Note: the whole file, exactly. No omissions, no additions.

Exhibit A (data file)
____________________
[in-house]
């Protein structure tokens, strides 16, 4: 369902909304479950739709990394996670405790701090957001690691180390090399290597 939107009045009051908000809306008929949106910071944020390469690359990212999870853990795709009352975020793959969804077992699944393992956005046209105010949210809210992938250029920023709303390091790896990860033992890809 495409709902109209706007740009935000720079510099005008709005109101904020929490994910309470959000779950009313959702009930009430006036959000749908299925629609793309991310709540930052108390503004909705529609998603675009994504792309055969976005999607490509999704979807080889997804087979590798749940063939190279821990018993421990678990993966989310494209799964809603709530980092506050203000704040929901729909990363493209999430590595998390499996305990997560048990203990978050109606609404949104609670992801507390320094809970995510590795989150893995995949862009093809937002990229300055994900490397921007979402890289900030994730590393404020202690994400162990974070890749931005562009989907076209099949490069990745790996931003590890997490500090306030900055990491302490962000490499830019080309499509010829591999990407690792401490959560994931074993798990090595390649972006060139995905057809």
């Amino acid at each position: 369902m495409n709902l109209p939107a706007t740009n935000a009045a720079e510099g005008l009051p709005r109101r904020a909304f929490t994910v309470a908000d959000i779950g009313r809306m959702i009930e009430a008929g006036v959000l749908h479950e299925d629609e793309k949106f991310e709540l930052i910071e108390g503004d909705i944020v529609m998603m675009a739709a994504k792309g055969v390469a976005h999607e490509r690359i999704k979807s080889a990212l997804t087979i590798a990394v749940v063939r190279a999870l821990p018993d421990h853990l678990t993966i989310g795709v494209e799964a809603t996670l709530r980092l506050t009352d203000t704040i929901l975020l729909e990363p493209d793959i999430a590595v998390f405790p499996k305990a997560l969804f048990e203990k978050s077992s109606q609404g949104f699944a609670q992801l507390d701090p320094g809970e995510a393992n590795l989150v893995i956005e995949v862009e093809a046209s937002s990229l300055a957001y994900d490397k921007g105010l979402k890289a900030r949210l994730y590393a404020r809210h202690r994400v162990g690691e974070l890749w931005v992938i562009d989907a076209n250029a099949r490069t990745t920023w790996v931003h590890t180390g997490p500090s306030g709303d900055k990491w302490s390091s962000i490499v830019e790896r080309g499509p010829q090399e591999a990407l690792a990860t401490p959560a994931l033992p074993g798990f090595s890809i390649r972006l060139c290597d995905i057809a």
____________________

[in-house]
């Protein structure tokens, strides 16, 4: 369902909304479950739709990394996670405790701090957001690691180390090399290597 939107009045009051908000809306008929949106910071944020390469690359990212999870853990795709009352975020793959969804077992699944393992956005046209105010949210809210992938250029920023709303390091790896990860033992890809 495409709902109209706007740009935000720079510099005008709005109101904020929490994910309470959000779950009313959702009930009430006036959000749908299925629609793309991310709540930052108390503004909705529609998603675009994504792309055969976005999607490509999704979807080889997804087979590798749940063939190279821990018993421990678990993966989310494209799964809603709530980092506050203000704040929901729909990363493209999430590595998390499996305990997560048990203990978050109606609404949104609670992801507390320094809970995510590795989150893995995949862009093809937002990229300055994900490397921007979402890289900030994730590393404020202690994400162990974070890749931005562009989907076209099949490069990745790996931003590890997490500090306030900055990491302490962000490499830019080309499509010829591999990407690792401490959560994931074993798990090595390649972006060139995905057809």
């Amino acid at each position: 369902m495409n709902l109209p939107a706007t740009n935000a009045a720079e510099g005008l009051p709005r109101r904020a909304f929490t994910v309470a908000d959000i779950g009313r809306m959702i009930e009430a008929g006036v959000l749908h479950e299925d629609e793309k949106f991310e709540l930052i910071e108390g503004d909705i944020v529609m998603m675009a739709a994504k792309g055969v390469a976005h999607e490509r690359i999704k979807s080889a990212l997804t087979i590798a990394v749940v063939r190279a999870l821990p018993d421990h853990l678990t993966i989310g795709v494209e799964a809603t996670l709530r980092l506050t009352d203000t704040i929901l975020l729909e990363p493209d793959i999430a590595v998390f405790p499996k305990a997560l969804f048990e203990k978050s077992s109606q609404g949104f699944a609670q992801l507390d701090p320094g809970e995510a393992n590795l989150v893995i956005e995949v862009e093809a046209s937002s990229l300055a957001y994900d490397k921007g105010l979402k890289a900030r949210l994730y590393a404020r809210h202690r994400v162990g690691e974070l890749w931005v992938i562009d989907a076209n250029a099949r490069t990745t920023w790996v931003h590890t180390g997490p500090s306030g709303d900055k990491w302490s390091s962000i490499v830019e790896r080309g499509p010829q090399e591999a990407l690792a990860t401490p959560a994931l033992p074993g798990f090595s890809i390649r972006l060139c290597d995905i057809a």